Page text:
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New Screening Technique Could Detect Twice as Many Women With Ovarian Cancer
A new screening method can identify twice as many women with ovarian cancer as conventional strategies, according to a study conducted in the United Kingdom.
The method uses a statistical calculation to interpret changing levels in women’s blood of a protein called CA125, which is linked to ovarian cancer. This calculation gives a more accurate prediction of a woman’s individual risk of developing cancer compared with the conventional screening method, which uses a fixed cut-off point for CA125. The new method detected cancer in 86% of women with invasive epithelial ovarian cancer (iEOC), whereas the conventional test used in previous trials or in clinical practice would have identified fewer than half of these women (41% or 48%, respectively).
The results come from an analysis of one arm of the UK Collaborative Trial of Ovarian Cancer Screening (UKCTOCS), the world’s largest ovarian cancer screening trial, led by University College London. The study involved 202,638 postmenopausal women aged 50 years or older who were randomly assigned to two different annual screening strategies (multimodal screening or transvaginal ultrasound) or to no test at all.
The study, published in the Journal of Clinical Oncology, evaluated 46,237 women who continued to attend annual multimodal screening after the initial screen. Their blood was tested once a year for CA125 levels, and then a computer algorithm was used to interpret their risk of ovarian cancer based on various factors, including the woman’s age, the original levels of CA125, and how that level changed over time. The serial pattern was compared with known cases of cancer and controls to estimate the risk of having ovarian cancer.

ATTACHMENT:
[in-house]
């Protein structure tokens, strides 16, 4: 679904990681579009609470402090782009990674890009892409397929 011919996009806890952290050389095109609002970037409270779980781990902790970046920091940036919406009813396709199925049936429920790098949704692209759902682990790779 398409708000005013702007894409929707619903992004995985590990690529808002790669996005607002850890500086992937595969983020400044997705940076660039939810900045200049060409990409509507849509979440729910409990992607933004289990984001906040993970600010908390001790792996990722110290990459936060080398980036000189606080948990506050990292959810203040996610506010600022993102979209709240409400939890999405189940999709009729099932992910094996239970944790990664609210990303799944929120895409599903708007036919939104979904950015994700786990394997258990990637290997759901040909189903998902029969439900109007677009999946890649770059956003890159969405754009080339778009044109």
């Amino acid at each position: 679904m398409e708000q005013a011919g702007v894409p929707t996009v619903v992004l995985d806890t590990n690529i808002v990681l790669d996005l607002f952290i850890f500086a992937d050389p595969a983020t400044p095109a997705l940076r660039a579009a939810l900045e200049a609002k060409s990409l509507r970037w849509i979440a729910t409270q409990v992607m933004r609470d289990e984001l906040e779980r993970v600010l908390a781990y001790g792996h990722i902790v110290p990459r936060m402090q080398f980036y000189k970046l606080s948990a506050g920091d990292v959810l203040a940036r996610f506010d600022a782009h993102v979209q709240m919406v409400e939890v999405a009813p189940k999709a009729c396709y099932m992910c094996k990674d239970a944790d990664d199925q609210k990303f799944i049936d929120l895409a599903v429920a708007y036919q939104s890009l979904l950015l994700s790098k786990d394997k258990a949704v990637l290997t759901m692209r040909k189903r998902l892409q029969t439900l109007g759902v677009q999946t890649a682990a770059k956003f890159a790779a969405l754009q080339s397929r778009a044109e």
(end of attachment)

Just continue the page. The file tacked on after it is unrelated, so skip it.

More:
Professor Ian Jacobs, the chief investigator of UKCTOCS and co-inventor of the new statistical approach, said: “CA125 as a biological marker for ovarian cancer has been called into question. Our findings indicate that this can be an accurate and sensitive screening tool when used in the context of a woman’s pattern of CA125 over time. What’s normal for one woman may not be so for another. It is the change in levels of this protein that’s important.”
Previous ovarian cancer screening trials have used a fixed cut-off for CA125 (more than 35 U/mL) to identify a possible abnormality. But some women can have much higher levels and not have cancer, while others with levels below this threshold could be harboring the disease, the authors said.
A total of 640 women had surgery for suspected ovarian cancer, of whom 133 had iEOC. A further 22 women were diagnosed with iEOC within 1 year of the last annual screening.
Cancer expert Dr. James Brenton said: “A blood test to find women at risk of ovarian cancer is an exciting prospect, but this work still needs to be tested in women to see if it can save lives. By tracking how the levels of the CA125 protein change over time, we might have an early signal to detect tumors. Ovarian cancer is particularly hard to spot at an early stage, so it’s vital that we find ways to diagnose the cancer sooner.”
Source: Medical Xpress; May 4, 2015.